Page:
And you can tell us what you think can be done to tackle the problem of child sexual exploitation. The team at CONNECT THE WORLD wants to hear from you,, have your say. And tweet me @JonathanMannCNN. Your thoughts @JonathanMannCNN.

Live from CNN Center, you're watching CONNECT THE WORLD. A picture tells a thousand words. How one Italian photographer captured the daily tragedy of Syria's civil war in pictures and empty homes.

And later, the latest on the awards season as the nominations come in for the Academy Awards 2014.


MANN: Welcome back, you're watching CONNECT THE WORLD. Earlier in the program, we reported on the efforts to convene Syrian peace talks to take place next week in Switzerland. There's been a lot of diplomatic maneuvering around that event.

But beyond the closed-door chats and far from the snow-capped mountains of Switzerland is a three-year civil war that scarred a country forever. Italian photographer Matteo Rovella went to the Syrian city of Aleppo last summer, a city in places totally abandoned. He went inside the houses, the ghost houses, from which families have fled for their lives.


MATTEO ROVELLA, ITALIAN PHOTOGRAPHER: I arrived in Syria on June 14, 2013. We went inside buildings. I had helmet, I had a flak jacket, but still dangerous.

It is strange, because most of the families had not the time to pack their things. You can see almost everything that usually you can find in a normal apartment. You see such scenes, and you imagine the moment when people had to escape from the rooms.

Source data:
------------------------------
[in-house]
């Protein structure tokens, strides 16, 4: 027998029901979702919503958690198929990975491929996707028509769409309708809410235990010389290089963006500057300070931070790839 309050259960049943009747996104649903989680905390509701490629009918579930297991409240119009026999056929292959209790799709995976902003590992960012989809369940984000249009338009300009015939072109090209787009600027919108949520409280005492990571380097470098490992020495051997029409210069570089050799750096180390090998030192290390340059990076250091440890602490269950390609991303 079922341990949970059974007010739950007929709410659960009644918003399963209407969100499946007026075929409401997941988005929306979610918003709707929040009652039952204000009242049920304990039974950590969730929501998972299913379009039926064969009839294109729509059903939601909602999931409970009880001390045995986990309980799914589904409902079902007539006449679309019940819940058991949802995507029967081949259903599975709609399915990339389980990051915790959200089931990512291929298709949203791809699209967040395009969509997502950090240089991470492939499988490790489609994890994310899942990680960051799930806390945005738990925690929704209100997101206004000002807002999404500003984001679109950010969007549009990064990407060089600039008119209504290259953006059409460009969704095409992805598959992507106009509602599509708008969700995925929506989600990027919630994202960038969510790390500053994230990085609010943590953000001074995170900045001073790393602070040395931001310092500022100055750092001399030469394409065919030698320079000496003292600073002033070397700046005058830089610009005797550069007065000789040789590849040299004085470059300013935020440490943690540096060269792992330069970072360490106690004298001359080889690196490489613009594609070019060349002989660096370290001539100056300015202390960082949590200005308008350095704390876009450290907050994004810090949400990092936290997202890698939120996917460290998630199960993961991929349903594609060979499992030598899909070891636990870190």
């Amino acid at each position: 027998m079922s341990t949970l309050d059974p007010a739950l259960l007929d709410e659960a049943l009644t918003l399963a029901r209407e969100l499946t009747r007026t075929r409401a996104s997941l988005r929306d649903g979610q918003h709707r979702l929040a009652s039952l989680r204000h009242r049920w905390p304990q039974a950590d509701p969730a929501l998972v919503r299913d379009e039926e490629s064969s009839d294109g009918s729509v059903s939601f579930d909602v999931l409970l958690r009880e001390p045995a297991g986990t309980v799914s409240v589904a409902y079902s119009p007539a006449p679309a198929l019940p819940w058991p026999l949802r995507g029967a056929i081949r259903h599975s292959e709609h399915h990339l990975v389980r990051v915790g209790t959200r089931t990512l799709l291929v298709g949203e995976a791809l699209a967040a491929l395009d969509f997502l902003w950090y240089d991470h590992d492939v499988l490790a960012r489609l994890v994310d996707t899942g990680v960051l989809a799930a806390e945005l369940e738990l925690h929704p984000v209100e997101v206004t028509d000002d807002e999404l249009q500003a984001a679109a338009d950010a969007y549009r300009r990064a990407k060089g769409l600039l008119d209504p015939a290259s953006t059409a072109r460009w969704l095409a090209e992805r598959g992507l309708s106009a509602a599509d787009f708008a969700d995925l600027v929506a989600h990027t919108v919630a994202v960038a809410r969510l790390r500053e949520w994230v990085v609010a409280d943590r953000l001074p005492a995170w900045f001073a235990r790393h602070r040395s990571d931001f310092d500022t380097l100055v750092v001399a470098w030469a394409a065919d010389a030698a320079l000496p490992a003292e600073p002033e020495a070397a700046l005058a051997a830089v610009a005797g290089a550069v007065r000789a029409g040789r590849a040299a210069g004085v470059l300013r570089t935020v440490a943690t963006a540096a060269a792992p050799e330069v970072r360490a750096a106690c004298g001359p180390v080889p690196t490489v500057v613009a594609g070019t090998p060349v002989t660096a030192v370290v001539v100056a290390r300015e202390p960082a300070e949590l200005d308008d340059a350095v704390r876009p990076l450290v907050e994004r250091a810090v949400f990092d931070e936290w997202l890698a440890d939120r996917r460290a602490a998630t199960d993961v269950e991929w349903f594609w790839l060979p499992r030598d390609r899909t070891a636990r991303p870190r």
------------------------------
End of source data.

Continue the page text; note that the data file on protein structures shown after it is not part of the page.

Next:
You feel that they had to escape or die, and to think about that maybe you will never come back.

This man was with the FSA, so he was the commander of FSA, Free Syrian Army. This in the picture was his house. Because you can do nothing. You can't rebuild because the war is still going on.

There is the one from the kitchen, it's very interesting to see how the kitchen was destroyed, how things are there. You really get the feeling of the war, you really get the feeling of the situation. It was a very touching experience for me.


MANN: You can see more of those remarkable pictures by going to our website, and find out how you can contribute your own stories, whatever they are, and see what others are sending us.

Coming up after this short break on CONNECT THE WORLD, Hollywood gets ready for the most celebrated awards in the movie industry as the nominations come in for this year's Oscars.

Big money, high risk, heavy partying. Does the portrayal of a Wall Street wolf really mirror reality? We'll have a look in a moment.


MANN: And the nominations are in for the most coveted awards in Hollywood, the Oscars. "American Hustle" and "Gravity" the frontrunners with ten Oscar nominations each. The movie about con artists, "American Hustle," followed up its Golden Globe successes with Academy Award nods including Best Picture, Director, Actor, Actress, and Adapted Screenplay.